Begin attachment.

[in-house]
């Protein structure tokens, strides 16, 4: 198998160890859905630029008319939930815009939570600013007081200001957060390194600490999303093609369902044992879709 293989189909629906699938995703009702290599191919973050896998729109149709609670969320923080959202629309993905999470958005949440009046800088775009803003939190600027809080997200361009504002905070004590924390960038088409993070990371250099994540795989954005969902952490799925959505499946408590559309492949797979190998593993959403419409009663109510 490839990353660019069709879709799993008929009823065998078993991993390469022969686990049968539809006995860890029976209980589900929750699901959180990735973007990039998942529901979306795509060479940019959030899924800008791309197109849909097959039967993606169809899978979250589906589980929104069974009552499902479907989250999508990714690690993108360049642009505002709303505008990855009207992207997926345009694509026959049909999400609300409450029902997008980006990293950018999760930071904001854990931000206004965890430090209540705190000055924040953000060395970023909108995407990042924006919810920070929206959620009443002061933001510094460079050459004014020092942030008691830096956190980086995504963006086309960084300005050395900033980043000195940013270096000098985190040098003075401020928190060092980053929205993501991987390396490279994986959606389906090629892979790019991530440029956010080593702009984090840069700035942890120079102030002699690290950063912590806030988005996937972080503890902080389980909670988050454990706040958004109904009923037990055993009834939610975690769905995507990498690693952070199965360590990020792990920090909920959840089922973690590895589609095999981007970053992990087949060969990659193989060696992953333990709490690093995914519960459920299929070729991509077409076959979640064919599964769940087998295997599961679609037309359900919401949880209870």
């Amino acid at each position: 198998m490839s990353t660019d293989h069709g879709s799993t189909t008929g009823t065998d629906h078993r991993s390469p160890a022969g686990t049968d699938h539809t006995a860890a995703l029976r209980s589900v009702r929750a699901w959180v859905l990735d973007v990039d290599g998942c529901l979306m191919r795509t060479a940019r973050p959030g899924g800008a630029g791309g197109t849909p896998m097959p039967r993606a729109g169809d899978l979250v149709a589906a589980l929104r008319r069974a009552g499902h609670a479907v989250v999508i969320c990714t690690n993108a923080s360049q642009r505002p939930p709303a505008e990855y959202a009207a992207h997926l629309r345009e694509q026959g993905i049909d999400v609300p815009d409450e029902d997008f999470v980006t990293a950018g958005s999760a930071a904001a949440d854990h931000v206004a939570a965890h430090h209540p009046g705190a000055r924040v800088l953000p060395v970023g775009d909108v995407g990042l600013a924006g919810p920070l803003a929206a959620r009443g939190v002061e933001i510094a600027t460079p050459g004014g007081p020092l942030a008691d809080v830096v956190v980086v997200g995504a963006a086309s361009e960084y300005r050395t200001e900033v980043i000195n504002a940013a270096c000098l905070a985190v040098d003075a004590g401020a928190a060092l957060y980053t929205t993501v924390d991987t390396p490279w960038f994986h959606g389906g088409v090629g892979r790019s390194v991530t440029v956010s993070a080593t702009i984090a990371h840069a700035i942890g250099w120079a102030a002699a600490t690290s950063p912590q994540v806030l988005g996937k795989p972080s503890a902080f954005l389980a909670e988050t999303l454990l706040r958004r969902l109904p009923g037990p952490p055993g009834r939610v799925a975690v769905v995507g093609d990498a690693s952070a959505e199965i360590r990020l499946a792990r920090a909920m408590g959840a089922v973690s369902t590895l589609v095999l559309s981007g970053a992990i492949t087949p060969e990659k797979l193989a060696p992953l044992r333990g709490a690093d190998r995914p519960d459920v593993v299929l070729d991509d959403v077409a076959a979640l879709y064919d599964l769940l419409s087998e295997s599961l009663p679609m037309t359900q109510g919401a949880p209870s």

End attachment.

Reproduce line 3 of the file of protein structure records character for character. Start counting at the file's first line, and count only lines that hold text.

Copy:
């Amino acid at each position: 198998m490839s990353t660019d293989h069709g879709s799993t189909t008929g009823t065998d629906h078993r991993s390469p160890a022969g686990t049968d699938h539809t006995a860890a995703l029976r209980s589900v009702r929750a699901w959180v859905l990735d973007v990039d290599g998942c529901l979306m191919r795509t060479a940019r973050p959030g899924g800008a630029g791309g197109t849909p896998m097959p039967r993606a729109g169809d899978l979250v149709a589906a589980l929104r008319r069974a009552g499902h609670a479907v989250v999508i969320c990714t690690n993108a923080s360049q642009r505002p939930p709303a505008e990855y959202a009207a992207h997926l629309r345009e694509q026959g993905i049909d999400v609300p815009d409450e029902d997008f999470v980006t990293a950018g958005s999760a930071a904001a949440d854990h931000v206004a939570a965890h430090h209540p009046g705190a000055r924040v800088l953000p060395v970023g775009d909108v995407g990042l600013a924006g919810p920070l803003a929206a959620r009443g939190v002061e933001i510094a600027t460079p050459g004014g007081p020092l942030a008691d809080v830096v956190v980086v997200g995504a963006a086309s361009e960084y300005r050395t200001e900033v980043i000195n504002a940013a270096c000098l905070a985190v040098d003075a004590g401020a928190a060092l957060y980053t929205t993501v924390d991987t390396p490279w960038f994986h959606g389906g088409v090629g892979r790019s390194v991530t440029v956010s993070a080593t702009i984090a990371h840069a700035i942890g250099w120079a102030a002699a600490t690290s950063p912590q994540v806030l988005g996937k795989p972080s503890a902080f954005l389980a909670e988050t999303l454990l706040r958004r969902l109904p009923g037990p952490p055993g009834r939610v799925a975690v769905v995507g093609d990498a690693s952070a959505e199965i360590r990020l499946a792990r920090a909920m408590g959840a089922v973690s369902t590895l589609v095999l559309s981007g970053a992990i492949t087949p060969e990659k797979l193989a060696p992953l044992r333990g709490a690093d190998r995914p519960d459920v593993v299929l070729d991509d959403v077409a076959a979640l879709y064919d599964l769940l419409s087998e295997s599961l009663p679609m037309t359900q109510g919401a949880p209870s």